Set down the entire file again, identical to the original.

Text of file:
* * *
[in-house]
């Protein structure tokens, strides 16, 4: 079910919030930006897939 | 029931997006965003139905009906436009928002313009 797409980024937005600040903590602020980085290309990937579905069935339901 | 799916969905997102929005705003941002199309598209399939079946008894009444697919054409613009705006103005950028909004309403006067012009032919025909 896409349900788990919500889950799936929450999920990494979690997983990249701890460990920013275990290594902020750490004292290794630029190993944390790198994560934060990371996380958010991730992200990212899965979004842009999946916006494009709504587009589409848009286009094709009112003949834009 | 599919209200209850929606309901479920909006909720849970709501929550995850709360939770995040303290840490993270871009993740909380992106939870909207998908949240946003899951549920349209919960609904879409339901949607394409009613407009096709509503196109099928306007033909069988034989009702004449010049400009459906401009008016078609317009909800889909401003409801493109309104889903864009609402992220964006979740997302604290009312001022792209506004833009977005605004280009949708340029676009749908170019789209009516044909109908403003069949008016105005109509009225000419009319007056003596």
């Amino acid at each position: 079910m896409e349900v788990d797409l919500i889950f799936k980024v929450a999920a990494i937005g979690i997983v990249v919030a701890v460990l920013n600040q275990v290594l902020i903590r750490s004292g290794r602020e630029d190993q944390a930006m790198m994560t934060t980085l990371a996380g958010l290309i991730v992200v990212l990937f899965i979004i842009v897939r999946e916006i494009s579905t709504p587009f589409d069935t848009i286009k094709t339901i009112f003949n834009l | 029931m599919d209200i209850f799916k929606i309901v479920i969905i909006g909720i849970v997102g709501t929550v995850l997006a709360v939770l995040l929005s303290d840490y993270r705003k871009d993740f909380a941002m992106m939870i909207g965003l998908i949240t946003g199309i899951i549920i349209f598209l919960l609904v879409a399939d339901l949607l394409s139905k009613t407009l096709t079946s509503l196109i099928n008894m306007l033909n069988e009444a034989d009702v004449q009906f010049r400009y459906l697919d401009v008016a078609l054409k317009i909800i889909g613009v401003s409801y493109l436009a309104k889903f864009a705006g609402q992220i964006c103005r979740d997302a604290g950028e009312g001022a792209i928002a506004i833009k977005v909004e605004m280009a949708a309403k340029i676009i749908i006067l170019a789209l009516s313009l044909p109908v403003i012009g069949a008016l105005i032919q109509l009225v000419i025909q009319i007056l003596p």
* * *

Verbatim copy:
[in-house]
């Protein structure tokens, strides 16, 4: 079910919030930006897939 | 029931997006965003139905009906436009928002313009 797409980024937005600040903590602020980085290309990937579905069935339901 | 799916969905997102929005705003941002199309598209399939079946008894009444697919054409613009705006103005950028909004309403006067012009032919025909 896409349900788990919500889950799936929450999920990494979690997983990249701890460990920013275990290594902020750490004292290794630029190993944390790198994560934060990371996380958010991730992200990212899965979004842009999946916006494009709504587009589409848009286009094709009112003949834009 | 599919209200209850929606309901479920909006909720849970709501929550995850709360939770995040303290840490993270871009993740909380992106939870909207998908949240946003899951549920349209919960609904879409339901949607394409009613407009096709509503196109099928306007033909069988034989009702004449010049400009459906401009008016078609317009909800889909401003409801493109309104889903864009609402992220964006979740997302604290009312001022792209506004833009977005605004280009949708340029676009749908170019789209009516044909109908403003069949008016105005109509009225000419009319007056003596």
């Amino acid at each position: 079910m896409e349900v788990d797409l919500i889950f799936k980024v929450a999920a990494i937005g979690i997983v990249v919030a701890v460990l920013n600040q275990v290594l902020i903590r750490s004292g290794r602020e630029d190993q944390a930006m790198m994560t934060t980085l990371a996380g958010l290309i991730v992200v990212l990937f899965i979004i842009v897939r999946e916006i494009s579905t709504p587009f589409d069935t848009i286009k094709t339901i009112f003949n834009l | 029931m599919d209200i209850f799916k929606i309901v479920i969905i909006g909720i849970v997102g709501t929550v995850l997006a709360v939770l995040l929005s303290d840490y993270r705003k871009d993740f909380a941002m992106m939870i909207g965003l998908i949240t946003g199309i899951i549920i349209f598209l919960l609904v879409a399939d339901l949607l394409s139905k009613t407009l096709t079946s509503l196109i099928n008894m306007l033909n069988e009444a034989d009702v004449q009906f010049r400009y459906l697919d401009v008016a078609l054409k317009i909800i889909g613009v401003s409801y493109l436009a309104k889903f864009a705006g609402q992220i964006c103005r979740d997302a604290g950028e009312g001022a792209i928002a506004i833009k977005v909004e605004m280009a949708a309403k340029i676009i749908i006067l170019a789209l009516s313009l044909p109908v403003i012009g069949a008016l105005i032919q109509l009225v000419i025909q009319i007056l003596p």